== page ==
Trusts And Estates
All too often, people put off their estate planning until it is too late. If you pass away and don't have a specific plan in place concerning your estate, your family could end up losing out. Like most people, you probably want to protect your loved ones in the event of your passing; assigning a few of them as trustees is one great starting point. Still, estates and trusts are complicated matters that are best handled with the help of a trusted advisor--and a qualified trust attorney.
What Role Do Trusts Play in Estate Planning?
A trust is a legal entity that's created for estate planning purposes. During your lifetime, you can transfer ownership of all or some of your assets (things such as money, stocks and real estate) to the trust. You can continue to use and benefit from those assets, but after your death, the trust transfers ownership of those assets to your heirs according to your instructions.
Trusts offer some advantages over a last will and testament. Because the trust's property is distributed separately from your will, it's not part of the probate process. That means the property can be distributed to heirs more quickly and more privately. There can also be tax advantages when using a trust. It can also be useful if you want to distribute the assets gradually to your heirs or if you want to leave an inheritance to a minor child.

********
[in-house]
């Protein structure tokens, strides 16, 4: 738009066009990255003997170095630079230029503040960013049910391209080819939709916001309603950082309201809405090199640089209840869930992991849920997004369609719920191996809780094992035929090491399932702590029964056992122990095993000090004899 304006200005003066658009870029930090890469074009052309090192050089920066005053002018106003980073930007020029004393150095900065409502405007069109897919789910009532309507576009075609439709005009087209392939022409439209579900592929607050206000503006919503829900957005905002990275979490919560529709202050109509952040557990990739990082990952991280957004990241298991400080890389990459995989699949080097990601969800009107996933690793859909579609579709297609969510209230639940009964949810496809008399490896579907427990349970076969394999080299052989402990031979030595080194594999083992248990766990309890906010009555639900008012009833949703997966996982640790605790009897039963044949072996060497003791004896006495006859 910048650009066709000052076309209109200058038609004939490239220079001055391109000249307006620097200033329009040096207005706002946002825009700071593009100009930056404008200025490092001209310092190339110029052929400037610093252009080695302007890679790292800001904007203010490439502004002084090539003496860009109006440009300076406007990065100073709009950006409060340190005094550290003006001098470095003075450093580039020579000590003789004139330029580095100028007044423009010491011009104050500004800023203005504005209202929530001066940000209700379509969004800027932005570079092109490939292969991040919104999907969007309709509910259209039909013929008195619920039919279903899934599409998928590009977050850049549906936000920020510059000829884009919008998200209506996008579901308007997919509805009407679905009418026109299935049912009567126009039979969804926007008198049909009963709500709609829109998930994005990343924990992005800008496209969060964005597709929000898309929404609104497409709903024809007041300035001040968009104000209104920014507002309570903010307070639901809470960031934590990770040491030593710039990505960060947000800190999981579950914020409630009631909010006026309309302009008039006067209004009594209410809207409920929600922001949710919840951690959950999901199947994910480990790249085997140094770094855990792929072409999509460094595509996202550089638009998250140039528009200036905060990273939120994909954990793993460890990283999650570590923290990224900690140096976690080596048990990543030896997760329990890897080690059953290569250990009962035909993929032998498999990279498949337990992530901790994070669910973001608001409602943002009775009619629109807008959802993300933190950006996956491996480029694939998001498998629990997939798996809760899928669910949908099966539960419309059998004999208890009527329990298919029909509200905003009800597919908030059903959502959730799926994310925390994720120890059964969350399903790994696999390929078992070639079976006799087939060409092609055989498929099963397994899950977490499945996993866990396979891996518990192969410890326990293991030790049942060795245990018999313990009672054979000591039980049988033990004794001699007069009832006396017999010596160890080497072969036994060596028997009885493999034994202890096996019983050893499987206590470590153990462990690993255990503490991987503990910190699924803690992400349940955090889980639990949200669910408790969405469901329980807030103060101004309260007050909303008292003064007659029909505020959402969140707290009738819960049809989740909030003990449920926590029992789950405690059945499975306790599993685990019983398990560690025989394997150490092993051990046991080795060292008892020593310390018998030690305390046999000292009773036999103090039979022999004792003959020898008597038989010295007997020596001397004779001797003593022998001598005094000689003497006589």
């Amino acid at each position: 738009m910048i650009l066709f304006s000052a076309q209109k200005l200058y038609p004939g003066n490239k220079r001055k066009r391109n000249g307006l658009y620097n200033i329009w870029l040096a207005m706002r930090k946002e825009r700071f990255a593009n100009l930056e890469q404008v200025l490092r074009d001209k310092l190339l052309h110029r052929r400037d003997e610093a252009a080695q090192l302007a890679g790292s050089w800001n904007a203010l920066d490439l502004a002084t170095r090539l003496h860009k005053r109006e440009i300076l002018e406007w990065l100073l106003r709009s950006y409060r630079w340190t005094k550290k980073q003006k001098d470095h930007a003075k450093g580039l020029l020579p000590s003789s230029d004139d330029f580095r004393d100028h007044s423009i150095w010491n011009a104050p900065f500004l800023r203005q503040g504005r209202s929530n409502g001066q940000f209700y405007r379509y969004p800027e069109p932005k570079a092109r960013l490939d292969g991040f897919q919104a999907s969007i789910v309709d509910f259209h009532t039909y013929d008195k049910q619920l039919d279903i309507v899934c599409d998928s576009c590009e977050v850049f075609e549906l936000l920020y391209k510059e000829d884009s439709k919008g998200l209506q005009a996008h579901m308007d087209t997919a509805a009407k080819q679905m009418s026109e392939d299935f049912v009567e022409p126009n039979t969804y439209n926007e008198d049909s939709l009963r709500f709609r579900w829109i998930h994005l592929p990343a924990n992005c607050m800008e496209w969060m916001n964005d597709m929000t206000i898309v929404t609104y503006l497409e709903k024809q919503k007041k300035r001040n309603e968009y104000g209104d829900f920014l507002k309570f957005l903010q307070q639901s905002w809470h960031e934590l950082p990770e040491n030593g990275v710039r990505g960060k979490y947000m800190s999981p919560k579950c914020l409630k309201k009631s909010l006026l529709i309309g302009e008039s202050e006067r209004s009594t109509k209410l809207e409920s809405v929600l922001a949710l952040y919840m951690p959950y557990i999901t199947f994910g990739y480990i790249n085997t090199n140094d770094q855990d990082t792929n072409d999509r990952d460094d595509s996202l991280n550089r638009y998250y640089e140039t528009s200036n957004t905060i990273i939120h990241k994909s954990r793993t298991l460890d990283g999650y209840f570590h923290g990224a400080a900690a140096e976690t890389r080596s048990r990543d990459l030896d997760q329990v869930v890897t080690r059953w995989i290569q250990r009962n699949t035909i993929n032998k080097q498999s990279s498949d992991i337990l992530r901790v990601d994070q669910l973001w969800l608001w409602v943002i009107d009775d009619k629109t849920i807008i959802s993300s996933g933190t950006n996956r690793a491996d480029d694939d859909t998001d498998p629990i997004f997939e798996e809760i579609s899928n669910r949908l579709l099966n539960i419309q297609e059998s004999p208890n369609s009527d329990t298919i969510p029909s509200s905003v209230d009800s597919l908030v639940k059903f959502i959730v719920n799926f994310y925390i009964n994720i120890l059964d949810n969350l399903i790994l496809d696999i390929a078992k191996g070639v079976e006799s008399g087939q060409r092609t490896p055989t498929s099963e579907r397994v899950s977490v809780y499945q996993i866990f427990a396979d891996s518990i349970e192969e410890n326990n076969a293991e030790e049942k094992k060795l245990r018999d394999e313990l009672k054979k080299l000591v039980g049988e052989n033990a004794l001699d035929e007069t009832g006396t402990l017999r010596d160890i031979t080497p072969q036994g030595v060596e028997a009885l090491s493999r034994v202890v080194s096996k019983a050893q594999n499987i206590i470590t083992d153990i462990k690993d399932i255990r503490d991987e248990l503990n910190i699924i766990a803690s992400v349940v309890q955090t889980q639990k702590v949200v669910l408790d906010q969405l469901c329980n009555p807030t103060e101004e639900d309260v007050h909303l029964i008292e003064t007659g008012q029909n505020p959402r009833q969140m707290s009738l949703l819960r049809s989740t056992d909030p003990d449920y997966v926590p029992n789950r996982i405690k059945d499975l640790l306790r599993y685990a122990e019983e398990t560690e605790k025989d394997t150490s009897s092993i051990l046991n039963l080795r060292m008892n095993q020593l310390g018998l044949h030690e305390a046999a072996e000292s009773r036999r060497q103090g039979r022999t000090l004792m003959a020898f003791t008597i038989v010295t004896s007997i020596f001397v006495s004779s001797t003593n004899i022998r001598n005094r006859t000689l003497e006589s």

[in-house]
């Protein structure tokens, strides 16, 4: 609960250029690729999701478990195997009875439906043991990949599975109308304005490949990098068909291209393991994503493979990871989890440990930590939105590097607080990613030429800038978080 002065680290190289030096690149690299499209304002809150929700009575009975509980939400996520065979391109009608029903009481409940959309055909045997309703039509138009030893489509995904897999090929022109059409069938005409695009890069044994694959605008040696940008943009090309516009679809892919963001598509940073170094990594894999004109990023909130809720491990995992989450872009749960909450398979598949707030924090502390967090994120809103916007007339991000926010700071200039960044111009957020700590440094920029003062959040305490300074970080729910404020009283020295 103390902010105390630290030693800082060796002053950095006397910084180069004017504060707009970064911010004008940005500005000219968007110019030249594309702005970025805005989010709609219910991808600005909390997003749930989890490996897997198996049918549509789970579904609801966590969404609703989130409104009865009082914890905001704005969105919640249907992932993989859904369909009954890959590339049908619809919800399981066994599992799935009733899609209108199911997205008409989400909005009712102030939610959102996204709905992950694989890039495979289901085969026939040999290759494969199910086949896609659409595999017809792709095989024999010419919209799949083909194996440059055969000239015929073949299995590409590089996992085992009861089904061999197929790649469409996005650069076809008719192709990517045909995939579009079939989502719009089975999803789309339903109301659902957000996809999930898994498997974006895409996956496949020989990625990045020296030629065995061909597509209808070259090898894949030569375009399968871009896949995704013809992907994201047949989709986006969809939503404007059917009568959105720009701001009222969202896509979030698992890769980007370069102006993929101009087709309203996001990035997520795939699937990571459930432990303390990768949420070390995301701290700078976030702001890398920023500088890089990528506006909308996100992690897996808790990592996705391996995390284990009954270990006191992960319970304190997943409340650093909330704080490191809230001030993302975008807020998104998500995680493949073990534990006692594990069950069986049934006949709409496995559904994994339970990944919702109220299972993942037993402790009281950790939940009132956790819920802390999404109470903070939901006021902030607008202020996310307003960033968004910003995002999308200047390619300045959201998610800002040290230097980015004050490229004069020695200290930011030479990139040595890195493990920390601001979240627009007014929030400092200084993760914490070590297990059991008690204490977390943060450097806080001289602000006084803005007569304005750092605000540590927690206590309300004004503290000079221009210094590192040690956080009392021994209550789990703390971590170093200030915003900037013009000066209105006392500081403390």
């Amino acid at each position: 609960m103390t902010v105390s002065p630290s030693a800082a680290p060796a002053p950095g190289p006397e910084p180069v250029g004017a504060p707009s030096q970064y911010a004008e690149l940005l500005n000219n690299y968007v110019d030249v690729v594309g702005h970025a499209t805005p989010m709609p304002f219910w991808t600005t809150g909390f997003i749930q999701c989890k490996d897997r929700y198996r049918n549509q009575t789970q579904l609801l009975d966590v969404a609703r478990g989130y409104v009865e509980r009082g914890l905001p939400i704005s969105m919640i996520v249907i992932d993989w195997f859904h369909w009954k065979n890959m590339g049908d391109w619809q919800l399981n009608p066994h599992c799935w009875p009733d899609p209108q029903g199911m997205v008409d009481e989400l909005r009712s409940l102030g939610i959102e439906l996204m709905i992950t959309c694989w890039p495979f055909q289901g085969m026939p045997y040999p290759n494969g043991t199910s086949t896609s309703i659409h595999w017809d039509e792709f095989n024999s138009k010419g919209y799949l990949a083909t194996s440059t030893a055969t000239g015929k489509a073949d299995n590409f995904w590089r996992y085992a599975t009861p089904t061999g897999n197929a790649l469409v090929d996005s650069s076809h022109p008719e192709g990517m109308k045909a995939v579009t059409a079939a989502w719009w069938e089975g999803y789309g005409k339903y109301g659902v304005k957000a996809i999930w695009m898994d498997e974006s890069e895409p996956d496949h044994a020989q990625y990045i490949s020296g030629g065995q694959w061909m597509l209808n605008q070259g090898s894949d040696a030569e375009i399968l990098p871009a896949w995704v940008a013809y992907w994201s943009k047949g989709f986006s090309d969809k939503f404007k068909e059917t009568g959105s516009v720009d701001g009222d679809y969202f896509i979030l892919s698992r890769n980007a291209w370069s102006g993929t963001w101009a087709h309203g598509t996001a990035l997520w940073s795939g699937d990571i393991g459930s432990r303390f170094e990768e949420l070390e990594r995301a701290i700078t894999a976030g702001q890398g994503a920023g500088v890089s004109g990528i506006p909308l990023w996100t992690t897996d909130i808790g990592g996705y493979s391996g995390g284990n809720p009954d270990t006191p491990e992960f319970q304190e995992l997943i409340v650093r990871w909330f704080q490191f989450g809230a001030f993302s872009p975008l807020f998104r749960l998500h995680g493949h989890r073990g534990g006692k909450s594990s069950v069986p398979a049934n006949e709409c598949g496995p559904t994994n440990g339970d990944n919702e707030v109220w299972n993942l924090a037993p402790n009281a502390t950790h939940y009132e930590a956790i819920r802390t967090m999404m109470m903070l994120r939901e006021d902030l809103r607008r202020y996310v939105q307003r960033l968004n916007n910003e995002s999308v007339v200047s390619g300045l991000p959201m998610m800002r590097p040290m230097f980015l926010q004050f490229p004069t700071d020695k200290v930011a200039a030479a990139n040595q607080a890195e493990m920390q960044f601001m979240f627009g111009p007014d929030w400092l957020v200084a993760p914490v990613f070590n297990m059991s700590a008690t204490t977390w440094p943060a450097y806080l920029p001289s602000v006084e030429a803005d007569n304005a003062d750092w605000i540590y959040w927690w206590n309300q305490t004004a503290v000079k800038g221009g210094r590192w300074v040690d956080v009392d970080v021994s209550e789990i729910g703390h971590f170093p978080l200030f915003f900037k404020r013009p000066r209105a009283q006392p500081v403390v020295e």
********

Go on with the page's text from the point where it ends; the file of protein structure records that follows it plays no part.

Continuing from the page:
Your trusts and estates attorneys can explain the benefits of trusts in more detail and help you decide if a trust makes sense for you.
Things to Keep in Mind When Creating a Trust
By retaining a trusts and estates lawyer, you can have the vast majority of your estate planning in order in no time. Still, you should familiarize yourself with the basics so that you aren't completely in the dark about things. Keep these points in mind:
- Look over your retirement benefits now and make sure that you are setting aside enough to cover your living expenses and any expenses that your survivors may incur in the event of your death.
- Have a valuation performed on your home and on your other major assets. In fact, you should have a valuation conducted once every few years, since situations and circumstances do change over time.
- With the help of an experienced trusts attorney, look over your financial situation to ensure that you won't incur any penalties concerning taxation down the line. Otherwise, you or your survivors might be slapped with a very unpleasant bill.
- You've worked hard to accumulate the wealth that you have over your lifetime. Protecting that wealth is important, and doing so is much easier when you have a great team on your side. Find and retain an experienced trust and estate attorney and allow them to help you get your estate in order.
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